In the 30 years since Christine Morton was murdered, her husband Michael Morton has been wrongfully convicted of killing her and fought for sweeping changes to state law. Look back at his case and the developments since his release.
Thirty years ago, a Williamson County murder set in motion a shoddy prosecution that led to the wrongful conviction of Michael Morton. It's a miscarriage in justice that's still felt in the state's criminal cases.
The Texas House on Monday gave early approval to expanding DNA testing in criminal cases, an effort to prevent the incarceration of innocent Texans like Michael Morton, who spent nearly 25 years in prison for a crime he didn’t commit.
Michael Morton, who spent nearly 25 years in prison for murdering his wife before DNA evidence exonerated him, said he wouldn’t have had access under current testing requirements to the evidence that set him free. A new bill by state Sen. Rodney Ellis, D-Houston, would expand access to DNA testing in criminal cases.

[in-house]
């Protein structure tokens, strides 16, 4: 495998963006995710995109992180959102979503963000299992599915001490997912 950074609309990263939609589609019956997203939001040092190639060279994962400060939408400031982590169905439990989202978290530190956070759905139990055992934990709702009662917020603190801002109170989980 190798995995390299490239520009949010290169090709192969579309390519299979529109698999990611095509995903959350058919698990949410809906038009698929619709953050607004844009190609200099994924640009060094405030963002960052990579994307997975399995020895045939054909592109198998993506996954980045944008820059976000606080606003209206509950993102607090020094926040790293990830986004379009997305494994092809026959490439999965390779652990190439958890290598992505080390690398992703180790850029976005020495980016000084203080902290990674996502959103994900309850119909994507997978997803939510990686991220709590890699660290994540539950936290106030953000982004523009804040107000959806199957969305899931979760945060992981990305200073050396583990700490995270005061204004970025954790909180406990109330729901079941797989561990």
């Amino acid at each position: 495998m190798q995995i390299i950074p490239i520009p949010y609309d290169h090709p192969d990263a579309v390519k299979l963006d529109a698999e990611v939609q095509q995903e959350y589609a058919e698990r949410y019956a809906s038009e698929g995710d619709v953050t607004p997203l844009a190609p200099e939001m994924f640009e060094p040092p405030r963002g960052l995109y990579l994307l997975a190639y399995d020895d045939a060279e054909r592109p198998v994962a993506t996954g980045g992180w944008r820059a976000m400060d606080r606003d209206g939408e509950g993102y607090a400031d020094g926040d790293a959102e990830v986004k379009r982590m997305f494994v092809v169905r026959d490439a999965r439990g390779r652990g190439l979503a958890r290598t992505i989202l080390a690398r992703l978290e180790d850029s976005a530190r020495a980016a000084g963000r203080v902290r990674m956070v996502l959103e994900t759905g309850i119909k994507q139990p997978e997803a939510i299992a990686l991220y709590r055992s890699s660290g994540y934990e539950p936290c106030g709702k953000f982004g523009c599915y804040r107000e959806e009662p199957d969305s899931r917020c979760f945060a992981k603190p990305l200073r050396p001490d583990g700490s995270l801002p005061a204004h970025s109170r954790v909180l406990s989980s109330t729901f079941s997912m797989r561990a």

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Ken Anderson, who oversaw Michael Morton’s wrongful murder conviction as a prosecutor, was sentenced to nine days in jail and will surrender his law license as part of a deal to resolve criminal charges and a civil lawsuit.
Williamson County state district Judge Ken Anderson, who oversaw the wrongful murder conviction of Michael Morton in 1987, has submitted a letter to Gov. Rick Perry resigning his position effective immediately.
Michael Morton’s ubiquitous presence and lobbying spurred lawmakers to tackle criminal justice reforms. But the increased presence of Tea Party Republicans also changed the Legislature’s attitude toward law and order.
House lawmakers on Tuesday approved two bills meant to ensure that wrongful convictions, like the one that Michael Morton behind bars for nearly 25 years, don't happen to others. The measures will stop next on Gov. Rick Perry's desk.
On the 50th anniversary of the landmark Brady v. Maryland decision, the Texas House is set to vote on a law that some legal experts say would ensure that the ruling’s tenets are carried out to help prevent wrongful convictions.
Just more than a week after the arrest of former prosecutor Ken Anderson, a committee of House lawmakers took up the "Michael Morton Act," which would require prosecutors to turn over evidence to defense lawyers in criminal cases.